A federal judge has ruled that Arkansas State Police erred in blocking a citizen from access to its Facebook page when a social media administrator took umbrage with remarks posted only to the private messages section of the agency's official account.
Chief U.S. District Judge D. Price Marshall Jr. ruled last month that administrators of the state police social media sites should not have blocked James Andrew Tanner from participating on its Facebook site after comments Tanner sent via private message -- visible only to the administrators themselves -- were deemed to be offensive.
Marshall issued his judgment in the case Sept. 30 after a trial in July in which a jury found that the Arkansas State Police blocked Tanner "because of what he said in private messages" and awarded him $1 in nominal damages.
In a memorandum opinion and order issued the same day, Marshall found that, as the jury had concluded, Tanner was not discriminated against because of the views but even so, "the agency acted against him for speaking. ... The agency's decision to block Tanner was an adverse action that would chill a person of ordinary firmness from continuing in the activity."
Regarding the state police agency's contention that it was not obligated to listen to Tanner, Marshall concurred in saying page administrators could ignore and/or delete Tanner's private messages but could not ban him from a public forum based on what he said in private messages.
"If the State Police had designated an area outside its headquarters as a place for citizens to stand and speak," Marshall said in his order, "the agency could not bar Tanner from doing so simply because he had cursed at a Trooper on the telephone."
Because Tanner's private messages didn't meet any of the criteria for exceptions to First Amendment speech, such as containing obscene or erotic content, "fighting words ... inflict injury," and because only people who saw the comments were the administrators themselves, there was no risk of inciting "a breach of the peace," Marshall said "blocking Tanner on account of profanely critical private messages offended the First Amendment."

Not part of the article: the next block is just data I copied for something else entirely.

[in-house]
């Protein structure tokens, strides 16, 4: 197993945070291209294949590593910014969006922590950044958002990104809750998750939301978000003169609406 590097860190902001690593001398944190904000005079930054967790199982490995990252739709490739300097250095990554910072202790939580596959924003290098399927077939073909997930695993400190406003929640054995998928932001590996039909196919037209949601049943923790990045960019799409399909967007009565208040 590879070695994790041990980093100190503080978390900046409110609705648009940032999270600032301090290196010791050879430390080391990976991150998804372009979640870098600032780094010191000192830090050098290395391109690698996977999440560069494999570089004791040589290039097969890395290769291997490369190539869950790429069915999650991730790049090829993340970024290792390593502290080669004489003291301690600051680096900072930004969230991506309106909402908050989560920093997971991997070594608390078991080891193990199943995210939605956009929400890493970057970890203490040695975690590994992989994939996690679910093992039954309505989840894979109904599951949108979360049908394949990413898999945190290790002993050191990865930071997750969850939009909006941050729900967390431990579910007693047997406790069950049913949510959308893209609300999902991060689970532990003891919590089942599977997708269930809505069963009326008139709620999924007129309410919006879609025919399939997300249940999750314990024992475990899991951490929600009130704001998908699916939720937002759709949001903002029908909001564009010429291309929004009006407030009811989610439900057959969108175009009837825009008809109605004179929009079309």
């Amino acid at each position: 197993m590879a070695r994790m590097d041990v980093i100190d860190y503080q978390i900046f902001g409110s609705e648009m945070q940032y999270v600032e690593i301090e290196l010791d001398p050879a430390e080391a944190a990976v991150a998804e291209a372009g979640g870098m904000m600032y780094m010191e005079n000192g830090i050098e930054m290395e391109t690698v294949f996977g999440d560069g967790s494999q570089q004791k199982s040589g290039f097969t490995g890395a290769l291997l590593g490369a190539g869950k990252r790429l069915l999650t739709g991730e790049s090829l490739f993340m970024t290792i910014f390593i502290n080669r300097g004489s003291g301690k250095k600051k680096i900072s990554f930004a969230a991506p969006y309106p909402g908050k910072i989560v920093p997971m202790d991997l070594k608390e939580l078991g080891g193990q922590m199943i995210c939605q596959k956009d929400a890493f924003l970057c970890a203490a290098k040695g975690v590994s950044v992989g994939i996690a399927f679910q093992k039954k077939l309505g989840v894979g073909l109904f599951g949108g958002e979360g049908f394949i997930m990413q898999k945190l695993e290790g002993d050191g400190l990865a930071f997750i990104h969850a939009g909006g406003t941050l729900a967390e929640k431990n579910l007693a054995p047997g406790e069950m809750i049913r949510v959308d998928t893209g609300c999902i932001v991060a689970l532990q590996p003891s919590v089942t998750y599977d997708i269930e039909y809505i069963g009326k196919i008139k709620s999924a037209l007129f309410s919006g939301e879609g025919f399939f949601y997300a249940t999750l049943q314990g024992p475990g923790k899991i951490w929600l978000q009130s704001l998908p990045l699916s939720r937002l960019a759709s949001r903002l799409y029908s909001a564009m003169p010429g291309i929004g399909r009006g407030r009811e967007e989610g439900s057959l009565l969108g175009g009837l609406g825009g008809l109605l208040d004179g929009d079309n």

Tanner, a White County resident, filed the lawsuit in 2017 after a pair of 2014 encounters with police at a Searcy Walmart that resulted in charges -- later dropped -- and in Tanner's banishment from the Arkansas State Police public Facebook page after sending private messages that resulted in administrators blocking him from the public discussion page.
Tanner sued, alleging malicious prosecution and First Amendment violations.
In his judgment, Marshall ordered Col. Bill Bryant, commander of the Arkansas State Police, to "develop and implement a narrower approach to filtering comments on the State Police's Facebook page." Marshall warned that adopting a narrower approach could not engage in viewpoint discrimination.
He also ruled that Tanner is entitled to reasonable attorney's fees and costs and the deadline to file such a motion is Oct. 29.